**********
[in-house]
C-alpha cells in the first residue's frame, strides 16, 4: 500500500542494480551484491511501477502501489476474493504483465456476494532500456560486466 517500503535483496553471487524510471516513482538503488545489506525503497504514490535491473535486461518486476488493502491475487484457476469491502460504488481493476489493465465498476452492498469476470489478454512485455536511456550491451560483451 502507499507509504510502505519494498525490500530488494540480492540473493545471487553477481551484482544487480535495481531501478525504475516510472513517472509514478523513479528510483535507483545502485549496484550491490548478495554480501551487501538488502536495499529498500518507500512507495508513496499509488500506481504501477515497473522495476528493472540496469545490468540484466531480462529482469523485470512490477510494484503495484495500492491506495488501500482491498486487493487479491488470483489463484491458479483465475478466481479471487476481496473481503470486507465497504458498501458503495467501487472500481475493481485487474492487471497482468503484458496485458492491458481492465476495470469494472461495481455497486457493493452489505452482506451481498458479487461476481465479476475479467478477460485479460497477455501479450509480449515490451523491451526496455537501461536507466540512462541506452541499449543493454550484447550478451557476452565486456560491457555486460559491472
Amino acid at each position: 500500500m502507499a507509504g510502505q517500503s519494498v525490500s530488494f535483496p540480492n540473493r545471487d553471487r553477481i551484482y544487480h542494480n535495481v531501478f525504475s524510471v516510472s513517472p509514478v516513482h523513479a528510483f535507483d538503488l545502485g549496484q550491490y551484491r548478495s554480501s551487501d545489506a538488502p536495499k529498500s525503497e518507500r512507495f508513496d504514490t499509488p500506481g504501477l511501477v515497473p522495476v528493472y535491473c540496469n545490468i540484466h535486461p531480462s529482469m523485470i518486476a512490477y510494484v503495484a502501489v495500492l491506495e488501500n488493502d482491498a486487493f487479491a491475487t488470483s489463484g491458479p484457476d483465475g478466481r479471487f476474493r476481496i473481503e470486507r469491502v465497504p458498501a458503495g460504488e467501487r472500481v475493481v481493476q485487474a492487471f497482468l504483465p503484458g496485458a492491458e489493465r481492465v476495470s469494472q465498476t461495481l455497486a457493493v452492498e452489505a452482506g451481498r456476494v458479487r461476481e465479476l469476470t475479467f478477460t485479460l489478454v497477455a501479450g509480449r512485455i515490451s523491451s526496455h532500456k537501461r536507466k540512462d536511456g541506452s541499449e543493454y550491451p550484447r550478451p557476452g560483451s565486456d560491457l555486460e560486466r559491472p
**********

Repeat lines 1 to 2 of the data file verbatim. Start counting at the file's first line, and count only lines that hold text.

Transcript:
[in-house]
C-alpha cells in the first residue's frame, strides 16, 4: 500500500542494480551484491511501477502501489476474493504483465456476494532500456560486466 517500503535483496553471487524510471516513482538503488545489506525503497504514490535491473535486461518486476488493502491475487484457476469491502460504488481493476489493465465498476452492498469476470489478454512485455536511456550491451560483451 502507499507509504510502505519494498525490500530488494540480492540473493545471487553477481551484482544487480535495481531501478525504475516510472513517472509514478523513479528510483535507483545502485549496484550491490548478495554480501551487501538488502536495499529498500518507500512507495508513496499509488500506481504501477515497473522495476528493472540496469545490468540484466531480462529482469523485470512490477510494484503495484495500492491506495488501500482491498486487493487479491488470483489463484491458479483465475478466481479471487476481496473481503470486507465497504458498501458503495467501487472500481475493481485487474492487471497482468503484458496485458492491458481492465476495470469494472461495481455497486457493493452489505452482506451481498458479487461476481465479476475479467478477460485479460497477455501479450509480449515490451523491451526496455537501461536507466540512462541506452541499449543493454550484447550478451557476452565486456560491457555486460559491472